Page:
There has always been a searching, exploratory quality to Beirut‘s songs, whether expressed through Zac Condon’s penetrating, emotive lyrics or the vast, disparate musical landscapes that he mines with each new release. On The Rip Tide, Condon seems a bit more settled in than he has on his restless prior releases, but he’s far from complacent here, and still on a quest to find this ever elusive place called home. Whether he finds it or not isn’t quite clear by the end of the record, but what is evident is that Condon has crafted his most intricate, intimate album yet, while also fashioning indelible, timeless songs that are easily accessible to listeners both new and old.
There are still plenty of warm brass flourishes throughout the album (it wouldn’t quite be Beirut without them), as well as the old-world charm of Eastern European folk traditions that Condon has revitalized and refashioned. But there are warmer, more immediate melodies to be found on The Rip Tide, colouring these affectionate new songs with a rich affinity and a tranquil sense of tenderness. But like any enjoyable journey, it is over far too soon, leaving the listener with a feeling of nostalgia for a grand time that has passed before they knew it, as well as an intense desire to repeat the process all over again.
The album gets off to an exceptionally bright start, with the horn-laden radiance of ‘A Candle’s Fire,’ followed by the majestic ‘Santa Fe,’ which is easily one of the best songs Condon has ever written in his scant 25 years. It’s an uplifting, ebullient number that has a bounce and a pep to it that is at once refreshing and new, while also having a venerable, ageless appeal that is timeless and true. It swings and soars like nothing so far in Beirut’s stellar back catalog.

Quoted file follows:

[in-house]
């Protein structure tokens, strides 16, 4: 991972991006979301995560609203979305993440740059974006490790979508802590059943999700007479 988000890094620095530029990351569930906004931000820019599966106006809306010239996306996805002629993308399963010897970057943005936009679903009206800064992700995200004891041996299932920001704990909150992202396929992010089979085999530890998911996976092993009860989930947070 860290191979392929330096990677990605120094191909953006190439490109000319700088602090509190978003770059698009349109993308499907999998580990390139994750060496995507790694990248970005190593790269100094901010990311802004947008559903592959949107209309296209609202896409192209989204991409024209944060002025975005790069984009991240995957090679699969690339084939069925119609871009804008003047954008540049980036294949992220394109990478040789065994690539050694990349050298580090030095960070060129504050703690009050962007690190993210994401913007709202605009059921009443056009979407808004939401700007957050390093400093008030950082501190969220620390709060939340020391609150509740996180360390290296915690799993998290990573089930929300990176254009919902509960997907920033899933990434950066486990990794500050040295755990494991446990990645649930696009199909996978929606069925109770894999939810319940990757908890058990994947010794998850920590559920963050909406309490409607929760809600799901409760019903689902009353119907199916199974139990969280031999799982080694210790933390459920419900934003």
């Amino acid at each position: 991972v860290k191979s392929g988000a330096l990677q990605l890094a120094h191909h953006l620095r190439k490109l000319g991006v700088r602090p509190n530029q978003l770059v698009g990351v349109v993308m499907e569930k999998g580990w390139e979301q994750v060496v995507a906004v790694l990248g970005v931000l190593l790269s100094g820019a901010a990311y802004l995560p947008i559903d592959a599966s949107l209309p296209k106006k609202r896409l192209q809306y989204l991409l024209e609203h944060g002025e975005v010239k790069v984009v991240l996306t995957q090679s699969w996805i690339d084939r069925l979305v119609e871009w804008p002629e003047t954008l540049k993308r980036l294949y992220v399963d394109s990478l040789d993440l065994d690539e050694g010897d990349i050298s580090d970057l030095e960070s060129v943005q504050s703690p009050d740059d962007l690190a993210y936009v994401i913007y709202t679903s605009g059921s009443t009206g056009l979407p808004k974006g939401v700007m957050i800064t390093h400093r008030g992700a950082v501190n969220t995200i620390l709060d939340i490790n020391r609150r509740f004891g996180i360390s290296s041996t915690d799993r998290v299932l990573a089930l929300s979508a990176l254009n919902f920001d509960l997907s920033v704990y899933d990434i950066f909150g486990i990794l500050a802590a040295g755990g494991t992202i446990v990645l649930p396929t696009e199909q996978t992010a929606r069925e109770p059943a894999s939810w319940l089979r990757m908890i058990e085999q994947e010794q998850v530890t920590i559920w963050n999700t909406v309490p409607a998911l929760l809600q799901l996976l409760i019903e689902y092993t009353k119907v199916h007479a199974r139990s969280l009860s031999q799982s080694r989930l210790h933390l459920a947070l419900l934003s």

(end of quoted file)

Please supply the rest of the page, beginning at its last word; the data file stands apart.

Condon eases things back a bit with the somber lament of ‘East Harlem,’ a lovely number that is tinged with both sadness and hope, as is the delicate, piano-driven ‘Goshen,’ a mournful, gorgeous track that works simply because it doesn’t shy away from its vulnerability but instead embraces it and bears it like a burden it must eventually unload. And by the end of the tender, touching number it seems that the pain expressed at the beginning of the song has eased somewhat by the end, and a new day shows signs of dawning.
The funereal feel continues a bit on the dirge-like beginning of ‘Payne’s Bay,’ before the song shifts tempo at the mid-point, finishing with a bristling, brassy confidence that belies its solemn start, while also being augmented by the whispery backing-vocals of Sharon Van Etten (who also sings on ‘A Candle’s Fire’). The title track represents a real stylistic shift for Condon, with the lush, electronic flourishes setting the tone and tempo of the decidedly modern sounding number, before retreating to more familiar sonic territory as the song draws to a close. But again, it’s such an honest, sincere track that you can’t help but be drawn in close to the raw emotions on display.
The wandering theme is revisited on ‘Vagabond,’ a jaunty, piano-driven number that would make a great soundtrack to any visit home for the holidays. And while ‘The Peacock’ encompasses the wonder of seeing something beautiful for the first (or last) time, the album closer ‘Port Of Call’ seems to waver between representing a weary point of arrival for a tired traveler, or a place of departure for someone desperate for new adventures. And those subtle, sly contradictions can be found throughout The Rip Tide, a gorgeously refined album that stands equally for the beauty of the eternal journey, as well as the ultimate appeal of actually finding what you’ve been searching for all this time.